Family First: Camp Care Goes Virtual


While summer camps are operating with restrictions in this new normal, many families with at-risk children, including those already battling life-threatening conditions, are looking for different ways to connect.

“This year, as with everything, things are a little different, so we’re doing what we’re calling Camp in a Box,” Whitney Craig, the Director of Cancer Services, said.

For 25 years, Cancer Services has hosted Camp Care, an opportunity to connect children who have been diagnosed with cancer as well as siblings of those diagnosed.

“The camp magic is what we call it to those interactions that they just have those moments that we as adults who I’ve never had cancer so I can’t connect on that level,” Craig said. “They get it with each other.”

With several great community partners, this year’s virtual camp will feature a variety of activities, demonstrations and speakers.

“We’ve got the Knock Knock Children’s Museum involved, St Joseph’s Academy stem lab is partnered with us,” Sarah Plaeger, the Children and Family Program Coordinator, said. “So it’s going to look different, but in a good way, we’re gonna be able to do things we previously weren’t able to do before.”

First-year attendee Annaleigh Fontenot is excited about experiencing Camp Care and working with its devoted staff.

“Just doing fun stuff like arts and crafts and seeing Ms. Sarah more often, Fontenot said”

Fontenot was diagnosed with a brain tumor three years ago, but following successful surgeries, her scans have been clear for nearly two years.

Father Chris Fontenot added, “She has to go to physical therapy although that had changed over the last two months, but she is improving and at the moment, she is cancer free, and that’s how it’s going to stay.”

“It’s incredible to see how resilient, the kids are,” Sarah Plaeger said. “With COVID going on, you hate to tell everybody no so much. There’s a lot of disappointment but you work with these kids, there’s just so much positivity on what’s gonna be going on with camp and they light up I get to talk to him on the phone I get to zoom with them and I’m kind of preparing myself you know okay it’s virtual this year, And then they just light up and that makes me feel like this is worth it, I do it for them.”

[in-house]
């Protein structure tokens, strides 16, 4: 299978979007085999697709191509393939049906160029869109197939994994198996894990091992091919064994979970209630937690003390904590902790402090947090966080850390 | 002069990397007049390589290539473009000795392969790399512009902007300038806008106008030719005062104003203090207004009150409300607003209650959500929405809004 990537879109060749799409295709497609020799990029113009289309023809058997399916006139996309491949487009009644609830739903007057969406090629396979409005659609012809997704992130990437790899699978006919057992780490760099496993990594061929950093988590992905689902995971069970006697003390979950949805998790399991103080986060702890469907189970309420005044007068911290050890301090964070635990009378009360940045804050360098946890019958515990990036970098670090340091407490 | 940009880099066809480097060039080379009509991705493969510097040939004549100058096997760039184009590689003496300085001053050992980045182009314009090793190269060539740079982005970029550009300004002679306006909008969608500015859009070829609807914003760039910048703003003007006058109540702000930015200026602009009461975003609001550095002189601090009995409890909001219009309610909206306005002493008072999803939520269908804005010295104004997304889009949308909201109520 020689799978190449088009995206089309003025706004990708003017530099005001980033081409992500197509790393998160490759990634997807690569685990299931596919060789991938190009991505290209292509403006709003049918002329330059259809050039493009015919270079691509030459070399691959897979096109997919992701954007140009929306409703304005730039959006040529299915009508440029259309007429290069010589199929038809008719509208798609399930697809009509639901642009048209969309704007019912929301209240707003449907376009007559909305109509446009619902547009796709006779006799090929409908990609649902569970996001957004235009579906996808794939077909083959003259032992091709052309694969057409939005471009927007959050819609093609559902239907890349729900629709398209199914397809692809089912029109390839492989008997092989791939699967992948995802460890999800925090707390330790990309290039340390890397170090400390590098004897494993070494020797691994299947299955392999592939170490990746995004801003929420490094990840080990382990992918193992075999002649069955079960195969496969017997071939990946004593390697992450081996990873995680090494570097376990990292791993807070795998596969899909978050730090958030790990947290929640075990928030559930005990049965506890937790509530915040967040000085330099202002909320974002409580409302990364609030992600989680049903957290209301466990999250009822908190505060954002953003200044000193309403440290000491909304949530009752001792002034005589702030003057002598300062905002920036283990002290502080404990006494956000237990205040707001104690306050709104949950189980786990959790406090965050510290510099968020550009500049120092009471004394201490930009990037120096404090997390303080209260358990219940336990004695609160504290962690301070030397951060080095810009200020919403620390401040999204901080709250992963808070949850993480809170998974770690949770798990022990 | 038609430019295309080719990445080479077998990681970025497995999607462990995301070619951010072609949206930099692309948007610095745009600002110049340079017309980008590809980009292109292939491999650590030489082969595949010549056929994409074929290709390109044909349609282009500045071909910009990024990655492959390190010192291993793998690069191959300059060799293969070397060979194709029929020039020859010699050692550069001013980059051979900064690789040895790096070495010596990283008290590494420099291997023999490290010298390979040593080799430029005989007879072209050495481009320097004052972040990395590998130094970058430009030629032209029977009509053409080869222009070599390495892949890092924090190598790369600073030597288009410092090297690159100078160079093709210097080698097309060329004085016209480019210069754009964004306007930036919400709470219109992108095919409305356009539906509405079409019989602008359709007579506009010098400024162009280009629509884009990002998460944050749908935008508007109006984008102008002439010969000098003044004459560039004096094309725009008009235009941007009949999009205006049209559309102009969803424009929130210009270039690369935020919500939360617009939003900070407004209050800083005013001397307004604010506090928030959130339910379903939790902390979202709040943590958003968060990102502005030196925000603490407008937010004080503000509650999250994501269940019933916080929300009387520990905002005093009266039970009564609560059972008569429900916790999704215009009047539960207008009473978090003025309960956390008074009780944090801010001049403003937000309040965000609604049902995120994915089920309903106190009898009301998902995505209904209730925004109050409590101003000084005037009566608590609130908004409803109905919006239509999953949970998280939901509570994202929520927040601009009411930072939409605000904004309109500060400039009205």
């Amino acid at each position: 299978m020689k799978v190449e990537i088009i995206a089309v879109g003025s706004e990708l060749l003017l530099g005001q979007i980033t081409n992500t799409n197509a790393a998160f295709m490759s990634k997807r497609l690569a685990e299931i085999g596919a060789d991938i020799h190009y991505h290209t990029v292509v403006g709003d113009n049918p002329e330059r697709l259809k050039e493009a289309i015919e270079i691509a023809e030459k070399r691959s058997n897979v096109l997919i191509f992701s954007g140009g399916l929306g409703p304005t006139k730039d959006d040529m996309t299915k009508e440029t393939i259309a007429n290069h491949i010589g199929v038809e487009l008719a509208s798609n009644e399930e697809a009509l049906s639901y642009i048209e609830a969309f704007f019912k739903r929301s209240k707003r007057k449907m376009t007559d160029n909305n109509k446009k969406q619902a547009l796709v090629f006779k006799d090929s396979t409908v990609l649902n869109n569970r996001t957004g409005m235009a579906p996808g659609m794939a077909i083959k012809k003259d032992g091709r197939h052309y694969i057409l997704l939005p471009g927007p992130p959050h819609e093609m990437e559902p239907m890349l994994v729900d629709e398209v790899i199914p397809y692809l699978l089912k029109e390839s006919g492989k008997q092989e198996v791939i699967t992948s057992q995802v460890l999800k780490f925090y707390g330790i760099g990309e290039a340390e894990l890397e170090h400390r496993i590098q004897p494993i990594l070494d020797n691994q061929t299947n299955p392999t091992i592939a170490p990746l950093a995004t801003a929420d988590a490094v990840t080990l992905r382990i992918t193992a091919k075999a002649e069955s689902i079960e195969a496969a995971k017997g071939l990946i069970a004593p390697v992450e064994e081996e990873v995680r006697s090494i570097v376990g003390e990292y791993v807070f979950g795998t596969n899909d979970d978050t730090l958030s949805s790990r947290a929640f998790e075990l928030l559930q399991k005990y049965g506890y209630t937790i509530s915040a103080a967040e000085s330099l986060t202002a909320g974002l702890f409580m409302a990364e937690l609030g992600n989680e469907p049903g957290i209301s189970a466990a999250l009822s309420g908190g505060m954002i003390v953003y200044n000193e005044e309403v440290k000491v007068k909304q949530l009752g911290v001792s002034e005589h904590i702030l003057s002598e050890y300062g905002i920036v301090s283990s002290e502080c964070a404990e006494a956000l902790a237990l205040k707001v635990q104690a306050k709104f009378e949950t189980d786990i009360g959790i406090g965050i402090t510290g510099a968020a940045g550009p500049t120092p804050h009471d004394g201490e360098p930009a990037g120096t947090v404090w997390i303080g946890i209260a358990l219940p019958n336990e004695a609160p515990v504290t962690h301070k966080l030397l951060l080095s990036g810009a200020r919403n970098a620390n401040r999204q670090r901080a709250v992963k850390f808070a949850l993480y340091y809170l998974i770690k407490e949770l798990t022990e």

Even in a virtual setting, Camp Care will achieve its mission of allowing children who have experienced their own adversity to bond through it.

Craig added, “We’re still gonna have that chance for them to connect to get creative to kind of open their minds, hopefully get their parents, a little bit of a break. And then there’s also get that piece that they’ve been missing in isolation. Other kids who understand what they’re going through other children who have been there treatment, who have ports and medicines and all these things that are kind of keeping them out of social activities that now they’re able to kind of get together and be with kids who get it.”

And you can’t forget the traditional end of camp celebration and party.

“This year we’re going to feature a masquerade, thanks to Karnival Krewe de Louisiane.” Plaeger said. “We’re going to be making masks and have king cake recipe cards. I want say too much because there are some surprises in store, but that’s something that’s going to be totally new this year.”

Camp Care runs the full week of July 20th and if interested, you can still register children ages 5 to 13, by contacting Cancer Services. Each camper will receive their box with all the needed supplies.

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